Moon and Regulus on December 16

The moon is some days past full on December 16, 2019, and so it’s rising late at night. On this evening, you might catch the moon and star Regulus – brightest star in the constellation Leo the Lion – rising in the east from mid- to late evening. If not, you can always get up before daybreak on December 17 to view this waning gibbous moon and star Regulus high in the morning sky. You’ll recognize them easily. Look first for the moon. That nearby bright star will be Regulus.

Visit Heavens-Above to see the moon’s present position in front of the constellations of the zodiac

Want to know when the moon and Regulus rise into your sky? Then go to Sunrise Sunset Calendars for the moon’s rising time (remember to check the moonrise and moonset box). Or try Stellarium online. It can help you find the rising time for Regulus for your specific location on the globe.

EarthSky lunar calendars are cool! They make great gifts. Order now. Going fast!

Regulus represents the Heart of Leo the Lion. It’s the only 1st-magnitude star to sit almost squarely on the ecliptic – the sun’s apparent annual path in front of the constellations of the zodiac. Of course, the sun’s apparent motion in front of the background stars is really a reflection of Earth’s revolution around the sun.

Stars in black on white with ecliptic line slanting past Leo.

Chart of the constellation Leo via the IAU. The ecliptic depicts the annual pathway of the sun in front of the constellations of the zodiac. The sun passes in front of the constellation Leo each year from around August 10 to September 17, and has its yearly conjunction with the star Regulus on or near August 23.

Regulus is also considered the most important of the four Royal Stars of ancient Persia. Possibly, Regulus’ proximity with the ecliptic elevated this star’s status. These Royal Stars mark the four quadrants of the heavens. They are Regulus, Antares, Fomalhaut, and Aldebaran.

Four to five thousand years ago, the Royal Stars defined the approximate positions of equinoxes and solstices in the sky. Regulus reigned as the summer solstice star, Antares as the autumn equinox star, Fomalhaut as the winter solstice star, and Aldebaran as the spring equinox star. Regulus is often portrayed as the most significant Royal Star, possibly because it symbolized the height and glory of the summer solstice sun. Although the Royal Stars as seasonal signposts change over the long course of time, they still mark the four quadrants of the heavens.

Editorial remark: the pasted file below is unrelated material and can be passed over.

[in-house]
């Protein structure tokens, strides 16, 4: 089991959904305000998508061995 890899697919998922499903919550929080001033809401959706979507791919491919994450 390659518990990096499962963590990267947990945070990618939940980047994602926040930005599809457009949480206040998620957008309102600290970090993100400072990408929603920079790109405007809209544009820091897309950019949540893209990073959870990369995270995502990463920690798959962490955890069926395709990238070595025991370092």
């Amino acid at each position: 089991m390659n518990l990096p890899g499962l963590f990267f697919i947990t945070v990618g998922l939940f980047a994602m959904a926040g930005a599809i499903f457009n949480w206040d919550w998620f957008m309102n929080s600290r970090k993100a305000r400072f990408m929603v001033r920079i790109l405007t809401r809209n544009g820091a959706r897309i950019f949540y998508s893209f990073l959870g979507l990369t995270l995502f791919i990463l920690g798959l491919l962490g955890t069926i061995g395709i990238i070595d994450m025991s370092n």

Diagram of Big Dipper.

An imaginary line drawn between the pointer stars in the Big Dipper – the 2 outer stars in the Dipper’s bowl – points in one direction toward Polaris, the North Star, and in the opposite direction toward Leo.

The star Regulus coincided with the summer solstice point some 4,300 years ago. In our time, the sun has its annual conjunction with Regulus on or near August 23, or about two months after the summer solstice – or, alternatively, one month before the autumn equinox.

Regulus will mark the autumn equinox point some 2,100 years in the future.

Antique etching of yellow lion with black stars scattered across it.

The constellation Leo, with the star Regulus at its heart, as depicted on a set of constellation cards published in London in about 1825. Image via Wikimedia Commons.

Bottom line: Tonight, use the waning gibbous moon to locate Regulus, the Royal Star!

Bruce McClure